The “ubernisation” of last-mile delivery in Africa

The “ubernisation” of last-mile delivery in Africa is taking shape. Customer-centric mobile apps or messaging services, low cost delivery (e.g. motorbikes where possible) real- time tracking, easy payment (e.g.M-Pesa) and invoicing form the corner stone of these startups.

In South Africa WumDrop has evolved from a diaper subscription service to a last-mile delivery service via app, website, or API integration. The company operates in Cape Town and Johannesburg. PicUp makes use of WeChat and customers can select the distribution means (bicycle, scooter or vehicle), taking into consideration the size and type of package. Payments are made with debit card or WeChat e-wallet, powered by PayU. The South African landscape is getting more competitive with Sendr, Fastvan and Rush also entering the market. UberRUSH (Uber’s on-demand delivery network) is likely not far behind, with the recent launch of UberEATS in South Africa.

Kenya‘s Sendy, makes use on an Android app. Sendy recently expanded beyond their Nairobi base to the Lake Victoria port city of Kisumu. Payment are made via M- Pesa or credit card. Sendy also announced, that they are piloting last-mile drone deliveries in the Kenyan capital.

Ghana’s Aquantuo’s peer-to-peer (P2P) platform allows people to transport goods from one country to another, by using spare space in the bag or vehicle of an individual. The company employs an Android app.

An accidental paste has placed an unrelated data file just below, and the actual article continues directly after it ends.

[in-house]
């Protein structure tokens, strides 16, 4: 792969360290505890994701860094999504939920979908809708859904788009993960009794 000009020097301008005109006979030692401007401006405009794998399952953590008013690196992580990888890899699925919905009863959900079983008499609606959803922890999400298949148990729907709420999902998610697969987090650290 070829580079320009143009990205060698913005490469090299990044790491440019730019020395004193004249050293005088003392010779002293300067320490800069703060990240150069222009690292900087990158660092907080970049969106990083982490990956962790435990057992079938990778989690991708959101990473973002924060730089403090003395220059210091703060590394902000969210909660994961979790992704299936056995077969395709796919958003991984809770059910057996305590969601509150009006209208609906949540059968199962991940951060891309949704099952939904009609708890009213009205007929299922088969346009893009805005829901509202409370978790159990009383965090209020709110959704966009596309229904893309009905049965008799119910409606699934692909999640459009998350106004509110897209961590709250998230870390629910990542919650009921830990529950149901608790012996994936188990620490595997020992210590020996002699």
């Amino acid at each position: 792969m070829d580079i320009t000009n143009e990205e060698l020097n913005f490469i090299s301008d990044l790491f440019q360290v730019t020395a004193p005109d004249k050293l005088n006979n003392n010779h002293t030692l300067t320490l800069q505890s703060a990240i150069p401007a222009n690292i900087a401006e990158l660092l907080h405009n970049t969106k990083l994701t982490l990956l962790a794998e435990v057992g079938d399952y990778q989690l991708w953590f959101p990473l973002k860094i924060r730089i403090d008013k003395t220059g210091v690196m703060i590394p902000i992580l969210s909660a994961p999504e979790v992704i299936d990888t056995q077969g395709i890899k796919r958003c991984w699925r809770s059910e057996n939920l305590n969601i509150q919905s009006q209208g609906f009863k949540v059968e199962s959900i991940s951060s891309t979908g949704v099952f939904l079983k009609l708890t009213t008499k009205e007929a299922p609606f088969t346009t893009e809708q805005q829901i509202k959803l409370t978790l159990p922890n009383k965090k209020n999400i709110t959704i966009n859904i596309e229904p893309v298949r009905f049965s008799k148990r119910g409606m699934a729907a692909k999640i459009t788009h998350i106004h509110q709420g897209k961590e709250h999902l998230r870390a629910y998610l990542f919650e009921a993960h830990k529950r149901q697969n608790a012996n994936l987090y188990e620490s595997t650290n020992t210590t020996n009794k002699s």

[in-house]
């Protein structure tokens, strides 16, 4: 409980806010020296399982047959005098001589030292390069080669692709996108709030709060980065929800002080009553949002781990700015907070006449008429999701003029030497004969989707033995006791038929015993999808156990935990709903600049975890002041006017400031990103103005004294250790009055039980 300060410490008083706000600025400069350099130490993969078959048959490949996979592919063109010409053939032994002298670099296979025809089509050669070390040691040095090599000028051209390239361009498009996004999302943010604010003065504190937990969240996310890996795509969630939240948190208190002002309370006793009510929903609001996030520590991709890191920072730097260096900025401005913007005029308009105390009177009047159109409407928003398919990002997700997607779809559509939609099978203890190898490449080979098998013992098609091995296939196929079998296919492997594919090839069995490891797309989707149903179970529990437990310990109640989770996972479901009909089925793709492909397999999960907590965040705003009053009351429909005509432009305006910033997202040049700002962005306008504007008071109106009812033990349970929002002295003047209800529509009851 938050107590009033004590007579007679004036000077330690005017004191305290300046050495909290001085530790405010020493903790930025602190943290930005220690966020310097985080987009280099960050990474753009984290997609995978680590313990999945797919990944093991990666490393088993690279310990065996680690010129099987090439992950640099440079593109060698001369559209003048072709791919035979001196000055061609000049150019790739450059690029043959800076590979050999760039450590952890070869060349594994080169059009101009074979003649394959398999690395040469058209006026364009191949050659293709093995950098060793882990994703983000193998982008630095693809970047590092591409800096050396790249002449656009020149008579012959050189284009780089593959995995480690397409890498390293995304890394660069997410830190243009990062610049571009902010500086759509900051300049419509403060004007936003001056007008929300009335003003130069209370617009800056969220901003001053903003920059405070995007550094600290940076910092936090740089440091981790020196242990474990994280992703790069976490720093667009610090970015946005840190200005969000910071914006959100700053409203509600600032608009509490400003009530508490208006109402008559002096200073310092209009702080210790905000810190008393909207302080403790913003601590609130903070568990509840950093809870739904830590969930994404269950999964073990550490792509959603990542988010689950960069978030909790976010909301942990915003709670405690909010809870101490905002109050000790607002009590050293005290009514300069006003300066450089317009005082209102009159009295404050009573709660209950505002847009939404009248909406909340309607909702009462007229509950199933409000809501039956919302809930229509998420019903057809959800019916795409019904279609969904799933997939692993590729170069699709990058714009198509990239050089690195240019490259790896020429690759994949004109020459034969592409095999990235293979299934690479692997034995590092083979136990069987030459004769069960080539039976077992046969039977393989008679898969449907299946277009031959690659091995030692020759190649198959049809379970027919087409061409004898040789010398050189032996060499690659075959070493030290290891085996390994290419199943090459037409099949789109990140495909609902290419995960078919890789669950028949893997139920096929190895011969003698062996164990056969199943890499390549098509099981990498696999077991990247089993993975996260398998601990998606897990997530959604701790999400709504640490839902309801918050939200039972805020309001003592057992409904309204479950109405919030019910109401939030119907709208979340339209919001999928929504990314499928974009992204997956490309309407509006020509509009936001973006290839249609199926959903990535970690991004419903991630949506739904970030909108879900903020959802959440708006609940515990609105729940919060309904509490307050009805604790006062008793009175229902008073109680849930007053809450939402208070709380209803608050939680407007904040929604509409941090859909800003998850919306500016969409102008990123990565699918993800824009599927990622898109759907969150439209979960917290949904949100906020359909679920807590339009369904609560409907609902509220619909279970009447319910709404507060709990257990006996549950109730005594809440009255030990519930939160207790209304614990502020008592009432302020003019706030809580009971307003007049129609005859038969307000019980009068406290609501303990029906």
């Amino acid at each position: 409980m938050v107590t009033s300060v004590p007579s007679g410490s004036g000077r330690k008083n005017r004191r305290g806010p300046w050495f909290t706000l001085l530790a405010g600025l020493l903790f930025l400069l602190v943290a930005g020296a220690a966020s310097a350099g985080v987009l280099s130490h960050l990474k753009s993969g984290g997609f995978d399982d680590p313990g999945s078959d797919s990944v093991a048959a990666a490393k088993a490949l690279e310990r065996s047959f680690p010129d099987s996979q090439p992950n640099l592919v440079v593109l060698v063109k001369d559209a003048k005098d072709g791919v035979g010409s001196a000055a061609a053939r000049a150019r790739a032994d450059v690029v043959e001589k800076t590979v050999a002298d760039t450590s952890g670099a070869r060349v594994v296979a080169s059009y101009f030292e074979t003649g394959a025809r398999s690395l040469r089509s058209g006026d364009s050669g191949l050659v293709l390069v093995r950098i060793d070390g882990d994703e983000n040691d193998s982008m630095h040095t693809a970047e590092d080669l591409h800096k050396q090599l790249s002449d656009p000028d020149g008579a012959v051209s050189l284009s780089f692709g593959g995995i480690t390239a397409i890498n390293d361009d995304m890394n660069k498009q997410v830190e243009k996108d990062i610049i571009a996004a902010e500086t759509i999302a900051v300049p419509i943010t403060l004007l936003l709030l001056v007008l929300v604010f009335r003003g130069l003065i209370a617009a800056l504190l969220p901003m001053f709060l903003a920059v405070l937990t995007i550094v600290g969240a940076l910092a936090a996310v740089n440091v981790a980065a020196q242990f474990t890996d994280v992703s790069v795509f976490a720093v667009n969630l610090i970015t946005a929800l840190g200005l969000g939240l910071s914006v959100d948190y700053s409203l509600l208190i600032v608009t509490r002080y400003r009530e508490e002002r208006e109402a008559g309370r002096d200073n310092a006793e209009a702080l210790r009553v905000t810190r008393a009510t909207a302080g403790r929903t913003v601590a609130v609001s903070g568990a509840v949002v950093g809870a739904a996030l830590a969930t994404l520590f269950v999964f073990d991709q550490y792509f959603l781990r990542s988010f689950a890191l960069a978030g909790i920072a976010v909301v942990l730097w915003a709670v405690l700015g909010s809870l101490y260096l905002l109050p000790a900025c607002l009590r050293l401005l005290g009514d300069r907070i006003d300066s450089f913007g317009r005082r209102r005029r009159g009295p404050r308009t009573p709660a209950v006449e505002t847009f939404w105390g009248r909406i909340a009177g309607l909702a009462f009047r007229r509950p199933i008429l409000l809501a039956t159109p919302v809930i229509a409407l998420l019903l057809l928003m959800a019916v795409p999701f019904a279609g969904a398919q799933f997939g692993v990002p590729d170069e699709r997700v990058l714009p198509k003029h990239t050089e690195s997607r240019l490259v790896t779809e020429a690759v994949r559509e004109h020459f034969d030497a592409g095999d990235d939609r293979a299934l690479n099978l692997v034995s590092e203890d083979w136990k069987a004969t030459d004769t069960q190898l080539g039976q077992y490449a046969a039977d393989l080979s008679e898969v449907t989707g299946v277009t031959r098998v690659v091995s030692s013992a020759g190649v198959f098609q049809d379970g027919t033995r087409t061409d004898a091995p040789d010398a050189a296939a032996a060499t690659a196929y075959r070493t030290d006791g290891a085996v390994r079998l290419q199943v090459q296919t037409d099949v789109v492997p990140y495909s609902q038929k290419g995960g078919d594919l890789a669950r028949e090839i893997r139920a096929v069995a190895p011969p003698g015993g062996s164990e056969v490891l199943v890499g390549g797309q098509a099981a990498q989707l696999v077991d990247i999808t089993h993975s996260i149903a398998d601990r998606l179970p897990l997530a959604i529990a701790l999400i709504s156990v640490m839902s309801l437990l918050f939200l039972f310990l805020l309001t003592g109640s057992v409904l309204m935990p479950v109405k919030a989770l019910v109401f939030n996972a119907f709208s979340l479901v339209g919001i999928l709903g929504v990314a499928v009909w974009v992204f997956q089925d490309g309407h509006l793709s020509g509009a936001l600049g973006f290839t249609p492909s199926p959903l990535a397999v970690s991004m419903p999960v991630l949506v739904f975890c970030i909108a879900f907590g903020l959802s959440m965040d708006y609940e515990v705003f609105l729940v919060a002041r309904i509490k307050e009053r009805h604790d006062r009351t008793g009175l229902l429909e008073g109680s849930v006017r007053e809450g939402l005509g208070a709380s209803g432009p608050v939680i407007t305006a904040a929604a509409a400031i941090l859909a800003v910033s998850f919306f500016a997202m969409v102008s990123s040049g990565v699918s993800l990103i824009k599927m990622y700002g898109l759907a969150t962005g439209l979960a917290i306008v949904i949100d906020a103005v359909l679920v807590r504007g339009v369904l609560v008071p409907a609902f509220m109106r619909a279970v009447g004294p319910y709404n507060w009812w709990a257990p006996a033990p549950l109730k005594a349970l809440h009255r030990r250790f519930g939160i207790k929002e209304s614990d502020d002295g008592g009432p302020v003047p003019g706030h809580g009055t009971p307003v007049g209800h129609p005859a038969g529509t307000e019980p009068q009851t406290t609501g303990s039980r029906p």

In Nigeria, Metro Africa Xpress (MAX) and DropBuddies (website and Android app) are targeting the busy streets of Lagos, using vehicles or motorbikes. Jalo recently launched in Nigeria’s capital Abuja. The startup is offering an on-demand delivery application, focusing on “anything from food, laptops, to documents.” KOBO covers the whole country, and has 28 warehouses situated in major cities and highways. The startup targets mail and parcel deliveries, and allows independent operators, existing courier companies, and other third parties (including airlines) to sign up to provide logistics services.

Ethiopia‘s Besew operates like a peer-to-peer courier service and also targets deliveries outside of the capital Addis Ababa. The system taps into the traditional way of transport collaboration, often used in open markets (e.g. Mercato in Addis Ababa). To share transport cost (and reduce less than truck loads), customers can connect with individuals who plan a trip to the same location or direction, using the peer-to-peer system.